IBMA to Partner with The Banjo Gathering and Elderly Instruments on ROOTS REVIVAL: A BLACK STRINGBAND SYMPOSIUM at 2024 IBMA World of Bluegrass® Business Conference

JULY 9, 2024 – IBMA World of Bluegrass® announced today that they will be hosting Roots Revival: A Black Stringband Symposium at their business conference in collaboration with The Banjo Gathering and Elderly Instruments. Held during the business conference and street festival in Raleigh, North Carolina on Thursday, September 26, and Friday, September 27, 2024, this two-day symposium will celebrate the Black stringband traditions of the Piedmont region and beyond in recognition of the last World of Bluegrass taking place in Raleigh, North Carolina.

“In a spirit of celebration and to increase emphasis on inclusion in our roots music community, IBMA is proud to partner with The Banjo Gathering to present Roots Revival: A Black Stringband Symposium,” says Anna Kline, Business Development Director of International Bluegrass Music Association®. This will be the first in a series of annual legacy preservation sessions at IBMA World of Bluegrass®. “The Black Stringband Symposium honors a foundational story of our bluegrass music roots beginning with the black stringband traditions and the ways in which our musical communities are historically intertwined. Black stringband music continues to shape how we listen, play and write music.”

The six sessions across two days explore Black contributions to Bluegrass and other traditional music; contemporary conversations about diversity and inclusion in traditional music; and the ways in which Black musicians, builders, and researchers navigate bluegrass and traditional music spaces. This symposium works to tell a more complete story about the origins and influences that shaped the bluegrass genre as we know it today.

“Lillian Werbin and Kristina Gaddy generously shared their vision and expertise to curate a thoughtful series of sessions that will educate, enlighten, and further explore voices of color, both past and present, that fundamentally shape the structure and sound of bluegrass music,” adds Kline.

“It is important for organizations like IBMA and The Banjo Gathering not only to promote better representation of the contributions of Black stringband music at events like World of Bluegrass, but to work together to make it happen,” says Lillian Werbin, owner of Elderly Instruments and co-planner of The Banjo Gathering.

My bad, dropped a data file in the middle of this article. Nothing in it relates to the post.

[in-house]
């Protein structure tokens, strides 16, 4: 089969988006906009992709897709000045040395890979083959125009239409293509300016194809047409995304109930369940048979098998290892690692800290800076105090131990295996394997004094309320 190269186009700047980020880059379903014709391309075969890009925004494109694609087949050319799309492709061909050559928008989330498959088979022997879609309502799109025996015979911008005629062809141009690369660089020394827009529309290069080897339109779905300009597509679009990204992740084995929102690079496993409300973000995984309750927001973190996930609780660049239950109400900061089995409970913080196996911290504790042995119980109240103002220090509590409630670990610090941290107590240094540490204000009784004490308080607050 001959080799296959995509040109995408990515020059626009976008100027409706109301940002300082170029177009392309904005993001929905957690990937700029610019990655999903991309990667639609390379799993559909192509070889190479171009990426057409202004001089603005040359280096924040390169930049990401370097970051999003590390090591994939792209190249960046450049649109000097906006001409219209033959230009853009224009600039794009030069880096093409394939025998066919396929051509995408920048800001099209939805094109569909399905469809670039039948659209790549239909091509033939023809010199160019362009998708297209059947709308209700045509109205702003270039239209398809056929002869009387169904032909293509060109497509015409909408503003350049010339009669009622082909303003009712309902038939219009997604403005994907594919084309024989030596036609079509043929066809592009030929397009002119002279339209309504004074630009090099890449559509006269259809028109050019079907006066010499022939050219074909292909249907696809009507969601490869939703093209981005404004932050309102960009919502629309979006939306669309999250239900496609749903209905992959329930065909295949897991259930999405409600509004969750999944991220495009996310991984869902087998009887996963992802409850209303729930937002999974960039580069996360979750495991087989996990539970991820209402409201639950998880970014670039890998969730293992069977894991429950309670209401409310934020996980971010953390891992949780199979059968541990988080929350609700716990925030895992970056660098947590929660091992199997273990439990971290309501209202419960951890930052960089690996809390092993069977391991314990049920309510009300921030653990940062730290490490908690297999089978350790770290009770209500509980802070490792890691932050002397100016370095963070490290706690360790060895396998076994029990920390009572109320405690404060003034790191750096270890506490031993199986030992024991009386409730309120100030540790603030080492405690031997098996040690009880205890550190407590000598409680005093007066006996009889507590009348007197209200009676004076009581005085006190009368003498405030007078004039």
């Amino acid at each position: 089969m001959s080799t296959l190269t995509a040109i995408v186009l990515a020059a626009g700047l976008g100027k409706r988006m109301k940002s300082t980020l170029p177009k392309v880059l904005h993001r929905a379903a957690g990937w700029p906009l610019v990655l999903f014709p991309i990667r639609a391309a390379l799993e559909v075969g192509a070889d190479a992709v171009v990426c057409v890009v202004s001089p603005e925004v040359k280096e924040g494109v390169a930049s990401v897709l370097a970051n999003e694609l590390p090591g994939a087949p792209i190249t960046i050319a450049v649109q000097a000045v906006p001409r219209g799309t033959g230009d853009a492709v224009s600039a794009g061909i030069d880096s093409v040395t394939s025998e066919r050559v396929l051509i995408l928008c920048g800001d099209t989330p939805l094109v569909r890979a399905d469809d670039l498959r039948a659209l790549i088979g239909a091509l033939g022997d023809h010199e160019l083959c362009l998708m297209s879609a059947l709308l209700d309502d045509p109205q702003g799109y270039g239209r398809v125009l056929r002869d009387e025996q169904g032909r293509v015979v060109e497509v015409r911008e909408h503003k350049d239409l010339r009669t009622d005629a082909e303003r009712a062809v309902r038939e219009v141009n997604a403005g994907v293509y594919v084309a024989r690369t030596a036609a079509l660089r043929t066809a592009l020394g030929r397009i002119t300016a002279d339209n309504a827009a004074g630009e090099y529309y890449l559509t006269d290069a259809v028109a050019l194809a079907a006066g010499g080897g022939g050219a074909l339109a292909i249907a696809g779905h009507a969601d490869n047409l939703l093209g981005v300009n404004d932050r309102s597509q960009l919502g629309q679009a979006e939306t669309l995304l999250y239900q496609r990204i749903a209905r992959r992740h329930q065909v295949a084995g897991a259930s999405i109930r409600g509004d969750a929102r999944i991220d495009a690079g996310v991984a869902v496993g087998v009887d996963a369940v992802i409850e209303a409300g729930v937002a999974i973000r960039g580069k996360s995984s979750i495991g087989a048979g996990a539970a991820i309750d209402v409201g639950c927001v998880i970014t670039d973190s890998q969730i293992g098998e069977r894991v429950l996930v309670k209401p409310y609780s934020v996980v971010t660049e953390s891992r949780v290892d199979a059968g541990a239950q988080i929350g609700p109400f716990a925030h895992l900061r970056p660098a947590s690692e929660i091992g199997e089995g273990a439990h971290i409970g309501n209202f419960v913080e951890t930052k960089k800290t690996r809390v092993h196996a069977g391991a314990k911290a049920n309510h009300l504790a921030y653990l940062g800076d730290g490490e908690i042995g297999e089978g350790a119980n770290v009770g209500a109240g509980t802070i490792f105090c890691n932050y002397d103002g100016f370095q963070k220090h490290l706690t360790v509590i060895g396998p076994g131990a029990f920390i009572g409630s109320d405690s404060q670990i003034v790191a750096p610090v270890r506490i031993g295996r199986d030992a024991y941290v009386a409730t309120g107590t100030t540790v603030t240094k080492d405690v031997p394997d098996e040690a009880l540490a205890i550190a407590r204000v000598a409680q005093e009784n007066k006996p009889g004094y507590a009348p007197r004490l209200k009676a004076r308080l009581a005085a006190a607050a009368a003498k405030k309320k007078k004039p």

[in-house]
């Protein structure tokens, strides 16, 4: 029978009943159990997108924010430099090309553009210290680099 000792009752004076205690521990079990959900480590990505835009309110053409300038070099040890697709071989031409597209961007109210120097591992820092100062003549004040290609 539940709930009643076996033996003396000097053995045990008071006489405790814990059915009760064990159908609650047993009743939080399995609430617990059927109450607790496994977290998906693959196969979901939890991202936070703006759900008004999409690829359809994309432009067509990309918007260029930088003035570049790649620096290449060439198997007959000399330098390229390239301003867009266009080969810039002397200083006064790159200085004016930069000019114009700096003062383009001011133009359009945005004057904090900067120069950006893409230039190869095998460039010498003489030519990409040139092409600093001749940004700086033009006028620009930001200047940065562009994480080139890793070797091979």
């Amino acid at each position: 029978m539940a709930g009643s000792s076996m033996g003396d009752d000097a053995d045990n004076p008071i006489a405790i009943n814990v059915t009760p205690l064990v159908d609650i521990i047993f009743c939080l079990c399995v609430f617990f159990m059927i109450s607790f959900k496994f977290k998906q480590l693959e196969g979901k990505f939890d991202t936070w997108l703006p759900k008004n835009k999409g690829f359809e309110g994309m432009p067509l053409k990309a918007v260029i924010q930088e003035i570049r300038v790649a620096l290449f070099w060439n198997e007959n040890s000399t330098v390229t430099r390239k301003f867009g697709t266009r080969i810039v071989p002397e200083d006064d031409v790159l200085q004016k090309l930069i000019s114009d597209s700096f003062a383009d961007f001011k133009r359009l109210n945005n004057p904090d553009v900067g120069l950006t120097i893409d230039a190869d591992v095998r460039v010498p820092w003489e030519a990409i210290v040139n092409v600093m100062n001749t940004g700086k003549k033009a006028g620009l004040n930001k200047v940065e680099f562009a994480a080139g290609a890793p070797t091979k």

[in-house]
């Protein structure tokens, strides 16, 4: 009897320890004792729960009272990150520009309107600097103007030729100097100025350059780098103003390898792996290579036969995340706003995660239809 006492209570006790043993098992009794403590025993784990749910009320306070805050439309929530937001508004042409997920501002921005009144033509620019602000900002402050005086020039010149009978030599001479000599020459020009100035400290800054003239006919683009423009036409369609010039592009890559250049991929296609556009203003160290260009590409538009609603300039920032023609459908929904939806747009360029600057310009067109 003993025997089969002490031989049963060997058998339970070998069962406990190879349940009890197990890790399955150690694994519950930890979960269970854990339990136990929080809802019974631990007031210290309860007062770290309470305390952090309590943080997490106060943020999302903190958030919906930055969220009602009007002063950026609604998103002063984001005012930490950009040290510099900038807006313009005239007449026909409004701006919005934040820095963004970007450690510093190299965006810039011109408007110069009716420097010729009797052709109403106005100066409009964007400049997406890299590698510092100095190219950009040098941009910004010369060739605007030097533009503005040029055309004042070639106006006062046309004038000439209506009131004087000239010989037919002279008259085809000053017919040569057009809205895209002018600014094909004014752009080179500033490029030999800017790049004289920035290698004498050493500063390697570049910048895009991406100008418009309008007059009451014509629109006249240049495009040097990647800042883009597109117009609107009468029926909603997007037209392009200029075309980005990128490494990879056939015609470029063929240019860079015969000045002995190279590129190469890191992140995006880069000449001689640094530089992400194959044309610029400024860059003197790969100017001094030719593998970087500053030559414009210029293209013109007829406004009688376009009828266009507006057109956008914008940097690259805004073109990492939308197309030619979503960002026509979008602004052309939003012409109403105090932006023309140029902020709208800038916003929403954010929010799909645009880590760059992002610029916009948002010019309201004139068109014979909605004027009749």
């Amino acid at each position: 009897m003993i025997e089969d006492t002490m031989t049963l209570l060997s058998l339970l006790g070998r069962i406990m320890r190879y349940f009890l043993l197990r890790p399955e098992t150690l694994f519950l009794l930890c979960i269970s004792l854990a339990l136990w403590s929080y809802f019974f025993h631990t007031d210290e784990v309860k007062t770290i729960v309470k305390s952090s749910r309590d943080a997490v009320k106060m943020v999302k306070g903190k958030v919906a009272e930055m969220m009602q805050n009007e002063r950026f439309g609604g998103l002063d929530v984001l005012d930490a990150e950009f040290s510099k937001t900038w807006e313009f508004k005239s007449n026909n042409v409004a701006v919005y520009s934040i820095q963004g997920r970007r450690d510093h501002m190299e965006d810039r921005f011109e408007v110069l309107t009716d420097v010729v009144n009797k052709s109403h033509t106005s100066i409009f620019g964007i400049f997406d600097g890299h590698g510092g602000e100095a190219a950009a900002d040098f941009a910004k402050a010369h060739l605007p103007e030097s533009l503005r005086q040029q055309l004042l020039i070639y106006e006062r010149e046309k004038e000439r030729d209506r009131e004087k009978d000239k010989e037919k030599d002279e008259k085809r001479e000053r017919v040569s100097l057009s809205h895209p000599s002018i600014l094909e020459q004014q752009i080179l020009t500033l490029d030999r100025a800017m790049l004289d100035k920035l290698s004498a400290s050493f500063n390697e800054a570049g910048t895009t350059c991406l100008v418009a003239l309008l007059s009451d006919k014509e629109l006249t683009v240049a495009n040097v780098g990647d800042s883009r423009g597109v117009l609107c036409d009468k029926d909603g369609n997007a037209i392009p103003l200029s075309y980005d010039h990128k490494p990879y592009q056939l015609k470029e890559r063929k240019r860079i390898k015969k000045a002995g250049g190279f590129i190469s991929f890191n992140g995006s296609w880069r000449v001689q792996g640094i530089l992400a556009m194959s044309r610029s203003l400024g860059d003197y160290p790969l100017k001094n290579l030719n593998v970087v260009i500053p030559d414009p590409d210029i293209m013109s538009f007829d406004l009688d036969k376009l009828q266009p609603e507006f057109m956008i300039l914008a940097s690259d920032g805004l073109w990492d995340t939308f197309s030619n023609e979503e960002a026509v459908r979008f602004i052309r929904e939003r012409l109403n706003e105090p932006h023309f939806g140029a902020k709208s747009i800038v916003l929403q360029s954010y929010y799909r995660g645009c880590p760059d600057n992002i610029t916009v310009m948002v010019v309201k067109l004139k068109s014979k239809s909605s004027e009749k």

“We’ve seen a huge increase in awareness of the centrality of Black American contributions to genres including bluegrass and old time in recent years,” adds Kristina Gaddy, co-planner of The Banjo Gathering and author of Well of Souls: Uncovering the Banjo’s Hidden History. “We want to continue increasing that awareness by bringing Black musicians and scholars to events like IBMA.”

These sessions are presented by Elderly Instruments, The Banjo Gathering, IBMA, and the Arnold Shultz Fund of the IBMA Foundation and financially sponsored by Pisgah Banjo Co., Bluegrass Pride, Folk Alliance, DC Bluegrass Union, Ear Trumpet Labs, and Berkeley Old Time Music Convention.

Navigating Narratives: Being a Black Woman in Folk Music. Building on the “Avoiding Tokenism in Trad Music” panel from 2023, this panel of Black women in the traditional music industry explores how they each build upon their experiences and the expectations placed upon them to create authentic representation in the industry. Lillian Werbin, the owner of Elderly Instruments, will be in conversation with educator and organizer of the Fort Worth African American Roots Music Festival Brandi Waller-Pace; musician Kaia Kater; and scholar Maya Brown-Boateng.